LA JOLLA, Calif. - Supermarkets are in a unique position to sell wine, yet their failure to capitalize on it is costing them share to other channels, according to a wine consultant.
Supermarkets sell food and other products, which makes them more convenient than other retailers selling wine, said Eddie Osterland, a sommelier who runs Supermarket Sommelier Online here, a consulting firm.
"[Supermarkets] have a captive audience that is more than willing to buy wine," he said.
With the number of retailers selling wine on the rise, supermarkets need to beef up their wine business now more than ever, he said.
"Supermarkets dominated for so long with little competition," Osterland said during a recent conference presentation. "But all that's changed."
Big-box stores like Costco can buy in bulk and pass on their savings in the form of lower prices. Specialty wine shops, meanwhile, attract shoppers with customer service and breadth of offerings.
Osterland suggested the following ways to improve wine profits:
Proper storage. High-end wine should not be stored upright, but laid down to prevent the cork from drying.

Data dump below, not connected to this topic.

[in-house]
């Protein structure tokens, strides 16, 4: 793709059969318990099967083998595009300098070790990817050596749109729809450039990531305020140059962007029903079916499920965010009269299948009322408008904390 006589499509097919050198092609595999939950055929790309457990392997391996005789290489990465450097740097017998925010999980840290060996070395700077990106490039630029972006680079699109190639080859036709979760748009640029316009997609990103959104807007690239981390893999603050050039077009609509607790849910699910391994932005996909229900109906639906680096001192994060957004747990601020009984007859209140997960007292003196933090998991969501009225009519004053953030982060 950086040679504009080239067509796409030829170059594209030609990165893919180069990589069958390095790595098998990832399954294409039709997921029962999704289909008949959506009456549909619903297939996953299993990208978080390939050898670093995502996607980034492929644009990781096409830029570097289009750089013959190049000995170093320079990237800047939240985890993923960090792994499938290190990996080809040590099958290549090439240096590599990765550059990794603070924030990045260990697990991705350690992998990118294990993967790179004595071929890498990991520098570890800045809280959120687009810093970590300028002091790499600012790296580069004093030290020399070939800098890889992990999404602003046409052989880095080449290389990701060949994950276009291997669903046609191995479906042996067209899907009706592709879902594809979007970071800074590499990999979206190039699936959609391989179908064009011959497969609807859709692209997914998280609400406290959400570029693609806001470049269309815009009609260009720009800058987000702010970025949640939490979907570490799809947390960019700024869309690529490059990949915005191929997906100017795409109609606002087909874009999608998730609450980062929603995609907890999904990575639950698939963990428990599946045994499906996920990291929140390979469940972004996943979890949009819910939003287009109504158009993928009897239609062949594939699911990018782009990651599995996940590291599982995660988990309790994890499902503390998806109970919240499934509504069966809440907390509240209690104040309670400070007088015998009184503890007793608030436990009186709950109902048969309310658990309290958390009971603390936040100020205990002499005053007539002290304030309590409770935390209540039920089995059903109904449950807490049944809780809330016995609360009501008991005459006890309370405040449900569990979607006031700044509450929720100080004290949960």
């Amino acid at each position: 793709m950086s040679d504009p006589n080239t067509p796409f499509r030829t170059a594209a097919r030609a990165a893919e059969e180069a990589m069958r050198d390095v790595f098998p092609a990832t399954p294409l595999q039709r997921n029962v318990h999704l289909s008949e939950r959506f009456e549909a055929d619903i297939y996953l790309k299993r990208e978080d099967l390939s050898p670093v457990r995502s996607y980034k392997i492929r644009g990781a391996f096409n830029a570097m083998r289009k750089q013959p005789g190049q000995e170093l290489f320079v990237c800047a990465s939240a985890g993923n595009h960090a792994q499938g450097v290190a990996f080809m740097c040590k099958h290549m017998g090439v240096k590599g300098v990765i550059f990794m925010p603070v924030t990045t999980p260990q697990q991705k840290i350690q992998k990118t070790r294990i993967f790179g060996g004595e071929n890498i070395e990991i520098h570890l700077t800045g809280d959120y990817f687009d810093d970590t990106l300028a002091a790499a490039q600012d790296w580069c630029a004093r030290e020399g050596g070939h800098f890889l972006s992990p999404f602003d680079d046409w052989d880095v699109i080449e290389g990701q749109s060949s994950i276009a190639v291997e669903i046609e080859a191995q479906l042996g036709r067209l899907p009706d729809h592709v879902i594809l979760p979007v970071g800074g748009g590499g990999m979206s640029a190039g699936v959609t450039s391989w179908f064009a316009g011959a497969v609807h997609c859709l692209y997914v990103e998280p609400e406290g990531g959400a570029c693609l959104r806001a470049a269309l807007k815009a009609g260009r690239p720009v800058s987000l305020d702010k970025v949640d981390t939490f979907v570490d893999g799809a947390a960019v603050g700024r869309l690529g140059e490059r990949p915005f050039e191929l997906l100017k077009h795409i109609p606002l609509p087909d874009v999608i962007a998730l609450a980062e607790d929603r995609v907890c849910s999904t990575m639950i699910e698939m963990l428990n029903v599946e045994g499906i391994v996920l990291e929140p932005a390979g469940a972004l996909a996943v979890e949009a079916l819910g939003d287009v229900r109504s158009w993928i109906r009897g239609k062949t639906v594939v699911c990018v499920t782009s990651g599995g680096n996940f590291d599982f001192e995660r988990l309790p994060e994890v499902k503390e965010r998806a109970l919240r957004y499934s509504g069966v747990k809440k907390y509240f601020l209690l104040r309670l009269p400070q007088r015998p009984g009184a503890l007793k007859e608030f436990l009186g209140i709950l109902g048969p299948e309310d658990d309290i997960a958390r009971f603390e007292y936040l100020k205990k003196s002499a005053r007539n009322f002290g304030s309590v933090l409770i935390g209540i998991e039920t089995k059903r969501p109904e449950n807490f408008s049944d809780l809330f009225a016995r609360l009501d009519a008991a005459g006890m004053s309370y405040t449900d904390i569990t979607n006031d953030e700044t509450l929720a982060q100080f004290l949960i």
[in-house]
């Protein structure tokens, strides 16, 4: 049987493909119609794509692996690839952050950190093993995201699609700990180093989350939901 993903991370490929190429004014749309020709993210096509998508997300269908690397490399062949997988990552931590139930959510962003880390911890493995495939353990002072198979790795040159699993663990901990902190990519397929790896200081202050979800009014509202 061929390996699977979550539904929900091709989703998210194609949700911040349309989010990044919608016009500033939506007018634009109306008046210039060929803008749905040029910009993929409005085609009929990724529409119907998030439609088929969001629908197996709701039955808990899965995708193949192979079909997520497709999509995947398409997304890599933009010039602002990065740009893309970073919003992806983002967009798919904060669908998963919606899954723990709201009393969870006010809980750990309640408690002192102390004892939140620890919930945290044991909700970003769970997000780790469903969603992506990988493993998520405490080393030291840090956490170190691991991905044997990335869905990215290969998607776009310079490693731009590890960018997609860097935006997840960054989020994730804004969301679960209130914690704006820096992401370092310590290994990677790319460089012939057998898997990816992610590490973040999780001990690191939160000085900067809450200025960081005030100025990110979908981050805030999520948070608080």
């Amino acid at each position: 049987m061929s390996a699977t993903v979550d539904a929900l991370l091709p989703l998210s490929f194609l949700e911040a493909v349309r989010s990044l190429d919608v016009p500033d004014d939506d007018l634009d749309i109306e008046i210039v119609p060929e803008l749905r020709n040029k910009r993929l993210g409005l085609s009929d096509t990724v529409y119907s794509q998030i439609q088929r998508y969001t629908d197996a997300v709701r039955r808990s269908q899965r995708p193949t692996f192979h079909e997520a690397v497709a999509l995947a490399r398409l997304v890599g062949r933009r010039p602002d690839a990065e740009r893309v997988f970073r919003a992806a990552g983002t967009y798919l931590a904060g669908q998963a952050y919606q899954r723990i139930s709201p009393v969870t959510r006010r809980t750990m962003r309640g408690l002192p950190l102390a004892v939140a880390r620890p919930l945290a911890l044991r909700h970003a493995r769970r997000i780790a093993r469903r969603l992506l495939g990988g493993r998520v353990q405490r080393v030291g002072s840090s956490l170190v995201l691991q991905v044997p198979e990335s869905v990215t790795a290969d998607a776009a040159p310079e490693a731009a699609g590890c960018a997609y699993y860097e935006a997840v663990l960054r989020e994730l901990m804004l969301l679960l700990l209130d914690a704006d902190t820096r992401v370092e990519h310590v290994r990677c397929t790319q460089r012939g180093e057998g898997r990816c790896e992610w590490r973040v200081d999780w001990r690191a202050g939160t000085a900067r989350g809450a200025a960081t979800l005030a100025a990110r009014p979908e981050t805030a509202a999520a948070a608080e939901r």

Trained staff. Store associates should be educated about which wines go with which food.
"Wine itself can be extremely intimidating. All it takes is a small amount of guidance to get the customer confident enough to make a purchase," he said.
Variety. While chardonnay and merlot are key for many wine buyers, don't neglect other styles, like sangiovese and shiraz.
Variety applies to pricing, too. Represent wines not only in the $5-$12 range, but also $13-$35, and even $36 and up.
Forget wine ratings. Wines scores appeal mostly to men, yet most supermarket sales are made by women, who often just want to know how to pair wine with food.
Cross-merchandise. Supermarkets are in a unique position to cross-sell wine, placing a wine kiosk in the meat department or having a butcher recommend a wine that goes with a customer's order.
Discounts. Offer 10% off when a customer buys six or more bottles.
This couldn't be a better time for supermarkets to pump up their wine efforts, as the market has yet to peak, Osterland said. By 2010, there will be more than 212 million Americans of legal drinking age, and at the current growth rate, U.S. wine sales will top 300 million cases by 2010, he said.
Osterland said the two key demographic groups to target are boomers and millennials: boomers because they're interested in wine's health benefits of wine and have more free time and disposable income, millennials because they were raised in wine-drinking households.
"They grew up with baby boomer parents and see wine as a status symbol," said Mike Gibson, another sommelier at Supermarket Sommelier Online.